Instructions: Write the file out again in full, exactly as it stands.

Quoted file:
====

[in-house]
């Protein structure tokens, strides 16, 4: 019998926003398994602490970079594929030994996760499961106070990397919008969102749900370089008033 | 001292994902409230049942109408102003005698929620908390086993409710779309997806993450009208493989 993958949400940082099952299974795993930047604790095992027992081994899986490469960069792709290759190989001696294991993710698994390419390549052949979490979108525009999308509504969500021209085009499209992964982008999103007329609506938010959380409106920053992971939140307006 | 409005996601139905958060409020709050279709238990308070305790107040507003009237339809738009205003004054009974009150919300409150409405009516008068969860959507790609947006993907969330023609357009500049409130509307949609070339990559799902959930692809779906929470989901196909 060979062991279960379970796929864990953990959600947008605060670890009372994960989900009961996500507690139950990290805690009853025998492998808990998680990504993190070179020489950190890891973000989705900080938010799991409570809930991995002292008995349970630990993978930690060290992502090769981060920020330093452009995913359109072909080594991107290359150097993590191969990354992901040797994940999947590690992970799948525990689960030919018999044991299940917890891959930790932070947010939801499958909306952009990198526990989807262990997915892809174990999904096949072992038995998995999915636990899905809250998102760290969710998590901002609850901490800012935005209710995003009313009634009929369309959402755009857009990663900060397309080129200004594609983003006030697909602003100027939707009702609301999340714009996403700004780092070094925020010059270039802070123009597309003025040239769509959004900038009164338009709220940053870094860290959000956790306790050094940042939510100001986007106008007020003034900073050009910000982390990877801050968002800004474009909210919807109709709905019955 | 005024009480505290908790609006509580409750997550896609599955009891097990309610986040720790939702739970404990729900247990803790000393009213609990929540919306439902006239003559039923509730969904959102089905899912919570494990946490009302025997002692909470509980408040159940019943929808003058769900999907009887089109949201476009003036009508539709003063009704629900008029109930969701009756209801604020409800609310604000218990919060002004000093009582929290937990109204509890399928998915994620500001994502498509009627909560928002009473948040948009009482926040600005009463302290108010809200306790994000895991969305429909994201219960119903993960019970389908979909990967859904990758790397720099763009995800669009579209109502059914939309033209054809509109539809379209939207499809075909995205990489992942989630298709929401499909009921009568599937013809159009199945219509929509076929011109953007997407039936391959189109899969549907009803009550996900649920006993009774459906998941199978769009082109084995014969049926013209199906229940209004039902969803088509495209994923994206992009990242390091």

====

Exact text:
[in-house]
């Protein structure tokens, strides 16, 4: 019998926003398994602490970079594929030994996760499961106070990397919008969102749900370089008033 | 001292994902409230049942109408102003005698929620908390086993409710779309997806993450009208493989 993958949400940082099952299974795993930047604790095992027992081994899986490469960069792709290759190989001696294991993710698994390419390549052949979490979108525009999308509504969500021209085009499209992964982008999103007329609506938010959380409106920053992971939140307006 | 409005996601139905958060409020709050279709238990308070305790107040507003009237339809738009205003004054009974009150919300409150409405009516008068969860959507790609947006993907969330023609357009500049409130509307949609070339990559799902959930692809779906929470989901196909 060979062991279960379970796929864990953990959600947008605060670890009372994960989900009961996500507690139950990290805690009853025998492998808990998680990504993190070179020489950190890891973000989705900080938010799991409570809930991995002292008995349970630990993978930690060290992502090769981060920020330093452009995913359109072909080594991107290359150097993590191969990354992901040797994940999947590690992970799948525990689960030919018999044991299940917890891959930790932070947010939801499958909306952009990198526990989807262990997915892809174990999904096949072992038995998995999915636990899905809250998102760290969710998590901002609850901490800012935005209710995003009313009634009929369309959402755009857009990663900060397309080129200004594609983003006030697909602003100027939707009702609301999340714009996403700004780092070094925020010059270039802070123009597309003025040239769509959004900038009164338009709220940053870094860290959000956790306790050094940042939510100001986007106008007020003034900073050009910000982390990877801050968002800004474009909210919807109709709905019955 | 005024009480505290908790609006509580409750997550896609599955009891097990309610986040720790939702739970404990729900247990803790000393009213609990929540919306439902006239003559039923509730969904959102089905899912919570494990946490009302025997002692909470509980408040159940019943929808003058769900999907009887089109949201476009003036009508539709003063009704629900008029109930969701009756209801604020409800609310604000218990919060002004000093009582929290937990109204509890399928998915994620500001994502498509009627909560928002009473948040948009009482926040600005009463302290108010809200306790994000895991969305429909994201219960119903993960019970389908979909990967859904990758790397720099763009995800669009579209109502059914939309033209054809509109539809379209939207499809075909995205990489992942989630298709929401499909009921009568599937013809159009199945219509929509076929011109953007997407039936391959189109899969549907009803009550996900649920006993009774459906998941199978769009082109084995014969049926013209199906229940209004039902969803088509495209994923994206992009990242390091």